On a meandering drive through oceanside neighborhoods, our clients spotted a “for sale” sign tucked in the yard of an unassuming and low-gabled ranch. A thick fog veiled all but the home’s modest front facade, but the thunder of waves crashing somewhere just out of sight suggested there was more to the property than the weather was letting on.
On a clearer day, the couple returned to tour the home and was instantly dazzled by its 180-degree views of smooth, bouldered coastline and the great Atlantic beyond. While the site took their breath away, the residence itself was underwhelming. Built in 1968, the seasonal structure had been unoccupied for some time and needed significant maintenance to make it safe enough to call home. Decades of moisture and brine had cracked the foundation and ferried in mold; the home was designed to overlook the crashing waves, but it was not built to withstand the climate that accompanied the privilege. Unable to salvage the original residence, our clients decided to build a new Net Zero Energy home in its footprint.
Gossamer on the Water embodies balance, reconciling strength with airiness on the exterior and exposure with intimacy on the interior. The structure presents as gauzy and light as it ripples across the site, though is anything but fragile. The delicate swells of the roofline and translucent facades are sustained by a rugged, high-performance envelope poised to protect and endure in harsh coastal conditions. A water-based, UV-resistant stain prevents deterioration of the eastern white cedar cladding as it silvers alongside the granite boulders.
Living spaces and balconies flow along the water-facing façade, where floor-to-ceiling fenestration bathes every room in natural light and the dynamic waterscape just beyond the walls. The drama of the views is subdued by the interior’s soft lines, minimalist furnishings, and natural materials. Every finish – from the textured backsplash tiles to the blush-hued maple flooring – was selected onsite to echo the palette of the local ecology.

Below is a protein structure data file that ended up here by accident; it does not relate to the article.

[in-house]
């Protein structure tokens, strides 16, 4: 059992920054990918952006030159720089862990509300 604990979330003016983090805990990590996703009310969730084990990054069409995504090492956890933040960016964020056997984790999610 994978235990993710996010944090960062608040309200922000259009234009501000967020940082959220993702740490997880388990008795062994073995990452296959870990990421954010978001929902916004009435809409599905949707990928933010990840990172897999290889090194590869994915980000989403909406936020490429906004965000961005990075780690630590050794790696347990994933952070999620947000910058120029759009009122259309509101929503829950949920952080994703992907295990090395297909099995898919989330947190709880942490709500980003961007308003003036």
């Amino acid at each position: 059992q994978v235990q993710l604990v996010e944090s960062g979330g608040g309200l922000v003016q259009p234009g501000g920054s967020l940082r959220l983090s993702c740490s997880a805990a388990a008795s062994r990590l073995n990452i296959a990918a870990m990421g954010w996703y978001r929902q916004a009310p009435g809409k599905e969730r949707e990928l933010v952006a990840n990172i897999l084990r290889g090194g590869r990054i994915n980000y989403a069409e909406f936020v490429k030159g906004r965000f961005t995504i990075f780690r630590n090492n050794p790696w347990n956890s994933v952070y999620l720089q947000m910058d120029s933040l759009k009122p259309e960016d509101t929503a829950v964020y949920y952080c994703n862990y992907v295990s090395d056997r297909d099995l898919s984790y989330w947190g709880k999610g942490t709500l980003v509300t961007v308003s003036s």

Designed to accommodate large gatherings and overnight stays, the home’s open configuration facilitates fluidity of sound, light, and movement vertically and laterally between spaces. Melodies from the lowest level’s music room flow upward via a three-story stairwell and atrium, accentuated by a cascading chandelier and custom-colored, limewashed wall. As the owners age in place, an elevator tucked behind a curved plane provides access to every level.
Built beside the ocean in a time of climate change, Gossamer on the Water obligatorily prioritizes sustainability as much as program and aesthetic. The home achieves Net Zero Energy without fossil fuels using an 11.2kW photovoltaic array and efficient, all-electrical mechanical systems.
The wood-framed, double-stud wall assembly is super-insulated with 11” of dense-packed, dry-blown cellulose and constructed to a Passive-House air-tightness level of 0.54 ACH50. Swaths of triple-glazed windows unfold around corners and across the facades, inviting in daylight and scenery while keeping wind and weather at bay. Concealed in the thickness of the envelope above deeply inset windows, exterior motorized roller shades prevent overheating by passive solar gains through east-facing fenestration. Responsiveness to site conditions – and the flexibility to embrace radiant heat when needed or block it from entering the structure when not – passively maintains the interior climate with minimal input from conditioning equipment.
Responsibly enjoying unobstructed views requires keeping birds in the sky and off the home’s glass. A patterned, UV-reflective coating – invisible to the human eye – alerts them to the impenetrability of the windows and allows them to safely steer clear. Impact is further reduced – pun intended – on the site itself by confining new construction to the footprint of the original residence.